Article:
How many times have you read an article or watched the news and have been frustrated by what was an obviously incorrect argument, but you were at a loss as to what it was or how to reply? Well, wonder no more. Here is your handy guide to several common modern fallacies. While the list is not complete, I have chosen those that seem to be most prevalent today. By naming them, we can begin to see through these errors and call them out.1
1. From the possible to the real is not a valid argument
I devoted an entire article to addressing this error2 so here I will be brief. If something is possible, it is merely possible. It is not a fact. Period. Nothing follows from possibility. Is it possible that God could have created space aliens? Sure. But, in no way, does that mean it is a fact. It makes no difference how many times a person asserts “might have,” “could have,” or any other way of indicating possibility, it never leaves the realm of possibility and becomes a fact. Once the possible thing is proved or shown to exist it moves from possibility to reality. Only then can it be used in a valid argument.
2. Fallacy of the false cause
This fallacy assigns a wrong cause to a certain effect. For example, people who gamble often have a lucky charm while they play their games of chance, falsely assuming that, somehow, the charm will cause the result of the game to go in their favor. An evolutionary biologist will note a certain shaped hip in a cow and claim that a similar-looking bone found near the back end of a whale is the cause.
A variation of this error is the unwarranted passage from probability to certainty. The error basically follows this track: one moves from a probable cause and, without any new evidence, moves to a conclusion asserted to be a certainty. For example, after Fred shows up early for several staff meetings, his boss proudly asserts to a colleague, “Fred is always early for appointments. I can count on him.” Will Fred be early for the next staff meeting? Probably. Is this a certainty? No. In recent years, this error has been used by Evolutionists in an attempt to demonstrate how life came from non-life to begin the process of so-called Evolution. With no evidence to justify their assertion, they list many possibilities. They then claim that, together, the possibilities add up to a probability. Then the Evolutionists try to use this manufactured probability as a proof that life came from non-life rather than from a Creator. This error is very similar to fallacy of arguing from the possible to the real.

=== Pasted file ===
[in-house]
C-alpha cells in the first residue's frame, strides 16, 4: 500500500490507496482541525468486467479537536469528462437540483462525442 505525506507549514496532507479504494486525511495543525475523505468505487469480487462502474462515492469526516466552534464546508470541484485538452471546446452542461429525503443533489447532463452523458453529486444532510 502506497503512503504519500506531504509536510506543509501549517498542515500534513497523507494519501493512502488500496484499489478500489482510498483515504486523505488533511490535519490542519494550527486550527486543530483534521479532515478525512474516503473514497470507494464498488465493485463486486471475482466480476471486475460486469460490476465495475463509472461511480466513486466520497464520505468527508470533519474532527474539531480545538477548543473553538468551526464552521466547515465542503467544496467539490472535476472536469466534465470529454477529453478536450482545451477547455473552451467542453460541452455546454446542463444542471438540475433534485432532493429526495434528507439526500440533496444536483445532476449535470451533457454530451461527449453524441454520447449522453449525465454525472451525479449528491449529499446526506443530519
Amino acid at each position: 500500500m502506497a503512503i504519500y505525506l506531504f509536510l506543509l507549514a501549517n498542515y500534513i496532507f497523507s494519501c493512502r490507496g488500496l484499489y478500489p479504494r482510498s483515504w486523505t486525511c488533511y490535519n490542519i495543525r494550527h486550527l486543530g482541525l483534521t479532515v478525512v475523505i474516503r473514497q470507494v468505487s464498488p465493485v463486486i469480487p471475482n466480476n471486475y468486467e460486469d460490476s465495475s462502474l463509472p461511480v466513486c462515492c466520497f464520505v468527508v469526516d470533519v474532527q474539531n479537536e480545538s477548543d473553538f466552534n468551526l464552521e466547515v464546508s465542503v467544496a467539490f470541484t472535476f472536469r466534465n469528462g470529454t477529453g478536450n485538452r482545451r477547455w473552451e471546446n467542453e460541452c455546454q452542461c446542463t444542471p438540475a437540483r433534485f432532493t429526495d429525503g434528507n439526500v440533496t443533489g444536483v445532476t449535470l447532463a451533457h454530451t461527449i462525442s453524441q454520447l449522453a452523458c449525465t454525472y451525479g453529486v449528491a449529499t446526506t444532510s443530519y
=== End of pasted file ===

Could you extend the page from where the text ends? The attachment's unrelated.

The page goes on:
Another variation is: After this, therefore on account of this (post hoc, ergo propter hoc). Simply put: The fact that one thing follows another does not prove that the former caused the latter.
For example, just because man follows ape in the succession of primates, it does not mean that man descended from the apes. Or because the Roman Empire fell after the appearance of Christianity, it does not mean that Christianity caused the fall of the Empire. This error is frequent in the physical sciences where multiple causes intermingle to produce a single phenomenon. Just because fruit flies hatch from rotted fruit, it does not mean that the fruit caused them.
3. Fallacy of Ignoring the issue (ignoratio elenchi).
There are many variations of this error. When no solid reasons are advanced for a certain principle, it often manifests itself in appeals to “the people” or to might (threats of dire consequences for those who do not accept the argument), or appeals to pity, shame or ignorance.
In our day, especially in the political world, the most common manifestation of this error is the argumentum ad hominum, appeal to the individual, attacking the character of the opponent. This fallacy heaps abuse or ridicule on a person instead of meeting his arguments. The purpose of the one who employs it is to whittle down someone he considers his adversary, to undermine his good name and thereby his credibility, to win some political advantage. The modern use of this fallacy has nothing to do with logic and much to do with deliberate propaganda technique, and it is knowingly and maliciously employed countless times every day. It is reflected in the daily deluge of lies told by the mass media about the current President.